In the equalizer, you can adjust the sound according to your own preferences


In my sound test, I could hardly find any shortcomings across genres. Thus, the BluTune 300 delivered a great job with classical (Igor Levit), indie (Ben Howard), EDM (College & Electric Youth) and rock (Tool). Especially the quality of the booming bass and clear trebles really impressed me. Only with rock do you sometimes have to reckon with a bit flat mids that make guitar parts sound dull from time to time.

However, you cannot expect more from an audio system in this compact size. The integrated equalizer allows you to adjust the sound to your taste. Thus, trebles, mids and basses can be adjusted here. If you don’t have that much tonal sensitivity, you can also select the predefined equalizer modes from Roberts.

However, you have to accept a damper on the sound. You can only enjoy the high sound quality when you are actually in front of the radio itself. A comparison with the Teufel 3sixty is worthwhile here. The Teufel radio’s Dynamore technology ensures that the entire room around the device is filled with music. Consequently, you should choose the location of the BluTune 300 carefully.

No Wifi Features

Roberts has equipped its classy radio with a handy Bluetooth feature to allow wireless music playback. This may be modern, but looking at the competition, we are missing another important wireless feature. After all, devices in the BluTune 300’s price range now offer network features as standard. Especially access to streaming services is greatly facilitated with the help of features like Spotify Connect, AirPlay and other possibilities. But on top of that, Internet radio would be possible for all those who unfortunately cannot receive DAB+. To whom this is important, should look for another device.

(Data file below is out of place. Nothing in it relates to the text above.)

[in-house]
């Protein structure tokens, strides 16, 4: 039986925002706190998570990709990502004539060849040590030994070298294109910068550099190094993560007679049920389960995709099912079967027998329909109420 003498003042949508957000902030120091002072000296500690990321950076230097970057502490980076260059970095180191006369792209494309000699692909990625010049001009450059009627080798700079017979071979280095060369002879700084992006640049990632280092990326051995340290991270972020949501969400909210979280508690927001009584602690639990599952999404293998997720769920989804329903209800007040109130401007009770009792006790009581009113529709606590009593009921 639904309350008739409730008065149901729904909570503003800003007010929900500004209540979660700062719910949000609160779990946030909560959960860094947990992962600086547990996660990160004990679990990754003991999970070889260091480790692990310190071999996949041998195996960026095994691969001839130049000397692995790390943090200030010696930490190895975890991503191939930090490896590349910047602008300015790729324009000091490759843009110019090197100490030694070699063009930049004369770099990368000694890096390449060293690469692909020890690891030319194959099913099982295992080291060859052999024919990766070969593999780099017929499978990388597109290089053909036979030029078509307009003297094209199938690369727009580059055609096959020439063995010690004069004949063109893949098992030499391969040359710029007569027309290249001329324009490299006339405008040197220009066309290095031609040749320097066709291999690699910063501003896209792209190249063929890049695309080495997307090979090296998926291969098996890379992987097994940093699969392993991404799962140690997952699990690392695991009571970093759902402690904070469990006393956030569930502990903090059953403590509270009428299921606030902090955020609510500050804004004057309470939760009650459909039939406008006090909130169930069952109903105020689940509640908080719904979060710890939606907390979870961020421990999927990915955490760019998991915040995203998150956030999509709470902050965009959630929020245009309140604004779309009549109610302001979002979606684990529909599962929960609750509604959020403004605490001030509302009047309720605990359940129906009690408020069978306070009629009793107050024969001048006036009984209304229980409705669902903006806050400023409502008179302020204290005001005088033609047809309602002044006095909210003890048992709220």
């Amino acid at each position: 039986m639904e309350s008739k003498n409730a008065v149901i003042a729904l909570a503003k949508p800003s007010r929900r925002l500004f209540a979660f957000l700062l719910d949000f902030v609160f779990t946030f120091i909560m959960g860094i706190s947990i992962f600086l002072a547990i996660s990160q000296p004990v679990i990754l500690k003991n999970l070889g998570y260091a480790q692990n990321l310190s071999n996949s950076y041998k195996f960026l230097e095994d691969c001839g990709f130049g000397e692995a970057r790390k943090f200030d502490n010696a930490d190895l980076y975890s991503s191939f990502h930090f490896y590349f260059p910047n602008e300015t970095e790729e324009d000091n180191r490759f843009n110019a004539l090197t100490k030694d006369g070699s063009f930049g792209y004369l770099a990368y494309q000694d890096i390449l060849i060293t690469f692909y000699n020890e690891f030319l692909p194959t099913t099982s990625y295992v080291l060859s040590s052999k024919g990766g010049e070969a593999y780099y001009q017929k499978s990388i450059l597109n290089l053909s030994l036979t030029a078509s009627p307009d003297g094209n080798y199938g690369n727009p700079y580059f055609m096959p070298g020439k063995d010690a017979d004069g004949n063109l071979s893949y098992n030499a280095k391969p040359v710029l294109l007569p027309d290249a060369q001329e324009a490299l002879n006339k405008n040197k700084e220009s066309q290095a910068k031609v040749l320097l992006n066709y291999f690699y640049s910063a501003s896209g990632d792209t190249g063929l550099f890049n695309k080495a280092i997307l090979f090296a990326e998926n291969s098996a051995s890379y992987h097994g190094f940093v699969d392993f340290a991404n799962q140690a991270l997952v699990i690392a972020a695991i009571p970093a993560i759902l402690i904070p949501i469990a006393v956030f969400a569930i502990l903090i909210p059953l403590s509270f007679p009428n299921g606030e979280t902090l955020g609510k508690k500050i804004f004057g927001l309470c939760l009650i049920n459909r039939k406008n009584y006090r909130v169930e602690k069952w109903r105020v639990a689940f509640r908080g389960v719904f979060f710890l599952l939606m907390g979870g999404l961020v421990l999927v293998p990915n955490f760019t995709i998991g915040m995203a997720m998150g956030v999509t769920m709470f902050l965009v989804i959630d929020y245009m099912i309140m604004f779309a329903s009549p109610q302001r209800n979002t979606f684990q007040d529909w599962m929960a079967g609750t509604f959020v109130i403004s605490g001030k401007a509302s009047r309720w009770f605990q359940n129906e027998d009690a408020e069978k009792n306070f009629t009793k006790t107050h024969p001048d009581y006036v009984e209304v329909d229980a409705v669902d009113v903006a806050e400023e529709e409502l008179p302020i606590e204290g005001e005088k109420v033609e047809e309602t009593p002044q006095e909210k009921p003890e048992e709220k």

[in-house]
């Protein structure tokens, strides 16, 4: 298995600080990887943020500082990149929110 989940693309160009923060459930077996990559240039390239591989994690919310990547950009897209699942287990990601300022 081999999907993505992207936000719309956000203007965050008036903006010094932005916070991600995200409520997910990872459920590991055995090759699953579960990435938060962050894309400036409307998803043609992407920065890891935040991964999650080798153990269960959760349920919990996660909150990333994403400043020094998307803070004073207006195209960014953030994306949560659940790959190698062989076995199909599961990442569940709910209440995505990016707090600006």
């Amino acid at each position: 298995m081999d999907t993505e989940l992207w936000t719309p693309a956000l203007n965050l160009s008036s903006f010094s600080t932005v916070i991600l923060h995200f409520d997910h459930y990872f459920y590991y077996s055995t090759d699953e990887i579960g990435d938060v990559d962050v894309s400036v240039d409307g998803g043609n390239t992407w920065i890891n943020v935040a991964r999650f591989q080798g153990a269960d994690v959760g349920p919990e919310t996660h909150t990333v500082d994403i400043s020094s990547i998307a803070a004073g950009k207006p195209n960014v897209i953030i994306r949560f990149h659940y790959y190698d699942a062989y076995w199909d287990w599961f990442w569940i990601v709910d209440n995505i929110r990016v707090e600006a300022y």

Summary of the Roberts BluTune 300 test

When you think of radios nowadays, you automatically have the dusty image of old-fashioned audio devices with poor sound quality and miserable reception in mind. Roberts contributes with its BluTune 300 to the fact that this bad reputation is led ad absurdum. After all, the traditional British company not only delivers a really great radio with DAB+ support. On top of that, you can also connect many other sources and play CDs. Thanks to Bluetooth support, wireless music playback is also possible. We find the built-in Qi charging surface particularly cool, which turns the noble radio into a refueling station for the smartphone battery at the same time.

Alternatively, the BluTune 300 is also available in natural wood. (Image: Roberts)

The sound also has a lot going for it. In particular, the highs and lows are beyond reproach. Nevertheless, there are deductions in the B-grade. The mids sometimes seem a bit muffled. The sound could also have been a bit more spacious. The full audio enjoyment is only available when you sit directly in front of the two stereo speakers. As with all audio products, the motto applies here as well. Try them out before you pass judgment! After all, sound quality is and always will be a subjective matter.

However, we would have been really happy about the integration of WiFi features, which are common by now. Personally, I can no longer imagine life without AirPlay and Spotify Connect. If you don’t mind these minor criticisms, you might find your new kitchen, bedroom or living room radio here.

ROBERTS BluTune 300

Sound quality
Value for money


Roberts makes it clear that radios still have a right to exist in 2021. The BluTune 300 offers a very good sound despite its compact dimensions. However, we would like to see Wi-Fi features in the next generation of the noble audio system.

Roberts Bluetune 300 (black)
This product is currently unavailable.

Simon Lüthje

I am co-founder of this blog and am very interested in everything that has to do with technology, but I also like to play games. I was born in Hamburg, but now I live in Bad Segeberg.

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In times of JBL, Sonos & Co. one encounters classical radios in households more and more rarely. So it’s hardly surprising that there are only a few hi-fi companies that still sell „world receivers“ today. But some are plucking up the courage. For several years, the Berlin-based soundsmith Teufel has been extremely successful with its … (Weiterlesen...)